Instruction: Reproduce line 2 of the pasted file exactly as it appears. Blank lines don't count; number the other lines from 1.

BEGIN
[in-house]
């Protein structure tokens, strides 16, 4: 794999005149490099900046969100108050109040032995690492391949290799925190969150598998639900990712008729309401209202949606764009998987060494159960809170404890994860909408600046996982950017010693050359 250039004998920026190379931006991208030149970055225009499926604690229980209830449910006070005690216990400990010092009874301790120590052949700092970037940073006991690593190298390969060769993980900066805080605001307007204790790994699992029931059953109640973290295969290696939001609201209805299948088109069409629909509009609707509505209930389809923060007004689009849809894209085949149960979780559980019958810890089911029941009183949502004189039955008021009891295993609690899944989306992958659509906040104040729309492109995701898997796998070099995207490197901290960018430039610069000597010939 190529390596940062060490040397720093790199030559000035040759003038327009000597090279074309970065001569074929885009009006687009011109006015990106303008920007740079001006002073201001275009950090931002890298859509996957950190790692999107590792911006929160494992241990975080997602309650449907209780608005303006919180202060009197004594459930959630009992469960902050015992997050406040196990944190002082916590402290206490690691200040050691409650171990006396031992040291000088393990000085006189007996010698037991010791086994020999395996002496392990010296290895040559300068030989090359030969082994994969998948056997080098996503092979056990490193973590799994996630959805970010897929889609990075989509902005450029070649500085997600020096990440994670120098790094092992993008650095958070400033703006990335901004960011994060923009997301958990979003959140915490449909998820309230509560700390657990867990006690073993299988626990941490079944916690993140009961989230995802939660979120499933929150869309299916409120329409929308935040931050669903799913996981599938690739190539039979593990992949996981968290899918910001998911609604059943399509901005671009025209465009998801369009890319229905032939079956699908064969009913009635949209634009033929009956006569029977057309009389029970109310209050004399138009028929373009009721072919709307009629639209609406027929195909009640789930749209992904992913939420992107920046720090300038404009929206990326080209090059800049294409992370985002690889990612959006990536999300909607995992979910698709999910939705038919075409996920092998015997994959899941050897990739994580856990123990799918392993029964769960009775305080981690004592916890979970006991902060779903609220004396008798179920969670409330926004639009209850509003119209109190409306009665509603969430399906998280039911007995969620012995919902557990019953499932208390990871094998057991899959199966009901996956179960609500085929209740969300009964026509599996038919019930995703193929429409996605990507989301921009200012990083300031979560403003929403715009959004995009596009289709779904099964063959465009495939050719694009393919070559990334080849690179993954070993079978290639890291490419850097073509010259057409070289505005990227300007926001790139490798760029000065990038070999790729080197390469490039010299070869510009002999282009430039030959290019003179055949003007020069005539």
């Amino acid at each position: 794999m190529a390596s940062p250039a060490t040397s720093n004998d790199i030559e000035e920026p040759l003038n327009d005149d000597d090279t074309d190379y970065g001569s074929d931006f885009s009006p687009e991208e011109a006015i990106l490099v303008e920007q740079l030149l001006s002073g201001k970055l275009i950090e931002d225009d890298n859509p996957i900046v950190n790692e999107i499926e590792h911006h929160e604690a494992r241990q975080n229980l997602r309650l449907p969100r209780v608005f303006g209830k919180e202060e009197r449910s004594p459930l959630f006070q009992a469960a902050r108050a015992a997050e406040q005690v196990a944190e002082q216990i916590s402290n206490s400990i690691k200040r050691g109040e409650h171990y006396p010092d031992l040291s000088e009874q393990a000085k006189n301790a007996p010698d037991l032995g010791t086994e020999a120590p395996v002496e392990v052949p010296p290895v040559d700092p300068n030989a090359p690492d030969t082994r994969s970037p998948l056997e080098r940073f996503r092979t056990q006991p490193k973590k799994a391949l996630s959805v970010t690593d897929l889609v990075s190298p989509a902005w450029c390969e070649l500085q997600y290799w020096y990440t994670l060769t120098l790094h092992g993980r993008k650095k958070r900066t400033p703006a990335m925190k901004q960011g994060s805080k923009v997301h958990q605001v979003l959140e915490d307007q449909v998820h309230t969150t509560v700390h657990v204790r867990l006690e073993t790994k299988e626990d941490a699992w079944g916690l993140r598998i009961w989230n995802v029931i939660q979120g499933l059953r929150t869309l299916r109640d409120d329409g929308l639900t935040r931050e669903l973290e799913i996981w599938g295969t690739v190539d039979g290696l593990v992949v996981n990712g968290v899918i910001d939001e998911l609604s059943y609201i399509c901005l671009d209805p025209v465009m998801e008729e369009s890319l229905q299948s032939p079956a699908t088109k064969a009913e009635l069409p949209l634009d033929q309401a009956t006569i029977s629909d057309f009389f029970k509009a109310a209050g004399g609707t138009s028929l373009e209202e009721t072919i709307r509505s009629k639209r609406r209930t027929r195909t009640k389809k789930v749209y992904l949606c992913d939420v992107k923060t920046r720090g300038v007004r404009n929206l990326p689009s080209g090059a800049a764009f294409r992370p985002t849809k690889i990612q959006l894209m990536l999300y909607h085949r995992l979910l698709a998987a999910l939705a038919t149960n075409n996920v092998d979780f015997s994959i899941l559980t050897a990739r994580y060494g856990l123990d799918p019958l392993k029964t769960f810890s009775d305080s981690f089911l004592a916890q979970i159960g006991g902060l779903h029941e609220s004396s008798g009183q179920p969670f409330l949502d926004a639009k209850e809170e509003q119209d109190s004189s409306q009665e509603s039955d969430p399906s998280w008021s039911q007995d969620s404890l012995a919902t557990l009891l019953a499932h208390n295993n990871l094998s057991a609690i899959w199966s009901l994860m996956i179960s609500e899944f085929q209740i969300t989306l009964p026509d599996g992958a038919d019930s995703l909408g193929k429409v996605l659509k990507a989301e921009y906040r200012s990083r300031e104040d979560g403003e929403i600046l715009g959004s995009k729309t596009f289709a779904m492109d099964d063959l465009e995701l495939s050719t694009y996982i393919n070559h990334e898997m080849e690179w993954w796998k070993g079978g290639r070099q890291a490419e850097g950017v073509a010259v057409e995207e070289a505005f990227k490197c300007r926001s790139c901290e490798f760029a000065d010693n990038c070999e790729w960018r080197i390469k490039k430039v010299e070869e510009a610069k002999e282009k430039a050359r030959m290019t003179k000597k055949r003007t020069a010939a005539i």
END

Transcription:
């Protein structure tokens, strides 16, 4: 794999005149490099900046969100108050109040032995690492391949290799925190969150598998639900990712008729309401209202949606764009998987060494159960809170404890994860909408600046996982950017010693050359 250039004998920026190379931006991208030149970055225009499926604690229980209830449910006070005690216990400990010092009874301790120590052949700092970037940073006991690593190298390969060769993980900066805080605001307007204790790994699992029931059953109640973290295969290696939001609201209805299948088109069409629909509009609707509505209930389809923060007004689009849809894209085949149960979780559980019958810890089911029941009183949502004189039955008021009891295993609690899944989306992958659509906040104040729309492109995701898997796998070099995207490197901290960018430039610069000597010939 190529390596940062060490040397720093790199030559000035040759003038327009000597090279074309970065001569074929885009009006687009011109006015990106303008920007740079001006002073201001275009950090931002890298859509996957950190790692999107590792911006929160494992241990975080997602309650449907209780608005303006919180202060009197004594459930959630009992469960902050015992997050406040196990944190002082916590402290206490690691200040050691409650171990006396031992040291000088393990000085006189007996010698037991010791086994020999395996002496392990010296290895040559300068030989090359030969082994994969998948056997080098996503092979056990490193973590799994996630959805970010897929889609990075989509902005450029070649500085997600020096990440994670120098790094092992993008650095958070400033703006990335901004960011994060923009997301958990979003959140915490449909998820309230509560700390657990867990006690073993299988626990941490079944916690993140009961989230995802939660979120499933929150869309299916409120329409929308935040931050669903799913996981599938690739190539039979593990992949996981968290899918910001998911609604059943399509901005671009025209465009998801369009890319229905032939079956699908064969009913009635949209634009033929009956006569029977057309009389029970109310209050004399138009028929373009009721072919709307009629639209609406027929195909009640789930749209992904992913939420992107920046720090300038404009929206990326080209090059800049294409992370985002690889990612959006990536999300909607995992979910698709999910939705038919075409996920092998015997994959899941050897990739994580856990123990799918392993029964769960009775305080981690004592916890979970006991902060779903609220004396008798179920969670409330926004639009209850509003119209109190409306009665509603969430399906998280039911007995969620012995919902557990019953499932208390990871094998057991899959199966009901996956179960609500085929209740969300009964026509599996038919019930995703193929429409996605990507989301921009200012990083300031979560403003929403715009959004995009596009289709779904099964063959465009495939050719694009393919070559990334080849690179993954070993079978290639890291490419850097073509010259057409070289505005990227300007926001790139490798760029000065990038070999790729080197390469490039010299070869510009002999282009430039030959290019003179055949003007020069005539």